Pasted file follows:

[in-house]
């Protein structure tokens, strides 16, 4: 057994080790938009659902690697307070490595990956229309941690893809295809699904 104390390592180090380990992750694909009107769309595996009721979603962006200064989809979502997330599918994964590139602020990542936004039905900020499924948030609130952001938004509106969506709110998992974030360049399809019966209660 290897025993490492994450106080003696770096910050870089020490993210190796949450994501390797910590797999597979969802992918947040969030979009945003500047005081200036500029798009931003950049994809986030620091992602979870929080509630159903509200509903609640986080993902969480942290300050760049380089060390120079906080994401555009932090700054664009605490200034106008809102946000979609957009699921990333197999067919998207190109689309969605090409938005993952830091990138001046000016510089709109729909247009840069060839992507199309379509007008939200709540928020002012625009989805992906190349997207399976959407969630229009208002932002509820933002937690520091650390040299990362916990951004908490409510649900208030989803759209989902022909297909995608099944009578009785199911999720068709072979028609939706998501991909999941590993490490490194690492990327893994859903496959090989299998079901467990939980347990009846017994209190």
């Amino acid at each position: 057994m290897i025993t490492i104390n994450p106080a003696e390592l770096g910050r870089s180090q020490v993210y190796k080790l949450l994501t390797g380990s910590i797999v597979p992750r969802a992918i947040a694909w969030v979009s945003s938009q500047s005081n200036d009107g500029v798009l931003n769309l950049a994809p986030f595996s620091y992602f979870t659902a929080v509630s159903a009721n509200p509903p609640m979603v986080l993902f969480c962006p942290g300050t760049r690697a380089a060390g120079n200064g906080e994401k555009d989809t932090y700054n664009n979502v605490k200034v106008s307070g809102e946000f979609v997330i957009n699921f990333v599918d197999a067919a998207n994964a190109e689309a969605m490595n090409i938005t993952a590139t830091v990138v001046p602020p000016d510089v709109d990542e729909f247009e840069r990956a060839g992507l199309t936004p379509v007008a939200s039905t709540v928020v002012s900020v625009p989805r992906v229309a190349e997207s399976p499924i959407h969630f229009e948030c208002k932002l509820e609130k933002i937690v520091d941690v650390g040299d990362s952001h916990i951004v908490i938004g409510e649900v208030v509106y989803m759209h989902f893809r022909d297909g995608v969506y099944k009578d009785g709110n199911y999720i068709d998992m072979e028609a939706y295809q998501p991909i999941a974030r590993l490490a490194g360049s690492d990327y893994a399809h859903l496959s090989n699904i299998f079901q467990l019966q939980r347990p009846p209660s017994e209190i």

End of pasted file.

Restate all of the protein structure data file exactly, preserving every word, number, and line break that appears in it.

[in-house]
């Protein structure tokens, strides 16, 4: 057994080790938009659902690697307070490595990956229309941690893809295809699904 104390390592180090380990992750694909009107769309595996009721979603962006200064989809979502997330599918994964590139602020990542936004039905900020499924948030609130952001938004509106969506709110998992974030360049399809019966209660 290897025993490492994450106080003696770096910050870089020490993210190796949450994501390797910590797999597979969802992918947040969030979009945003500047005081200036500029798009931003950049994809986030620091992602979870929080509630159903509200509903609640986080993902969480942290300050760049380089060390120079906080994401555009932090700054664009605490200034106008809102946000979609957009699921990333197999067919998207190109689309969605090409938005993952830091990138001046000016510089709109729909247009840069060839992507199309379509007008939200709540928020002012625009989805992906190349997207399976959407969630229009208002932002509820933002937690520091650390040299990362916990951004908490409510649900208030989803759209989902022909297909995608099944009578009785199911999720068709072979028609939706998501991909999941590993490490490194690492990327893994859903496959090989299998079901467990939980347990009846017994209190």
């Amino acid at each position: 057994m290897i025993t490492i104390n994450p106080a003696e390592l770096g910050r870089s180090q020490v993210y190796k080790l949450l994501t390797g380990s910590i797999v597979p992750r969802a992918i947040a694909w969030v979009s945003s938009q500047s005081n200036d009107g500029v798009l931003n769309l950049a994809p986030f595996s620091y992602f979870t659902a929080v509630s159903a009721n509200p509903p609640m979603v986080l993902f969480c962006p942290g300050t760049r690697a380089a060390g120079n200064g906080e994401k555009d989809t932090y700054n664009n979502v605490k200034v106008s307070g809102e946000f979609v997330i957009n699921f990333v599918d197999a067919a998207n994964a190109e689309a969605m490595n090409i938005t993952a590139t830091v990138v001046p602020p000016d510089v709109d990542e729909f247009e840069r990956a060839g992507l199309t936004p379509v007008a939200s039905t709540v928020v002012s900020v625009p989805r992906v229309a190349e997207s399976p499924i959407h969630f229009e948030c208002k932002l509820e609130k933002i937690v520091d941690v650390g040299d990362s952001h916990i951004v908490i938004g409510e649900v208030v509106y989803m759209h989902f893809r022909d297909g995608v969506y099944k009578d009785g709110n199911y999720i068709d998992m072979e028609a939706y295809q998501p991909i999941a974030r590993l490490a490194g360049s690492d990327y893994a399809h859903l496959s090989n699904i299998f079901q467990l019966q939980r347990p009846p209660s017994e209190i």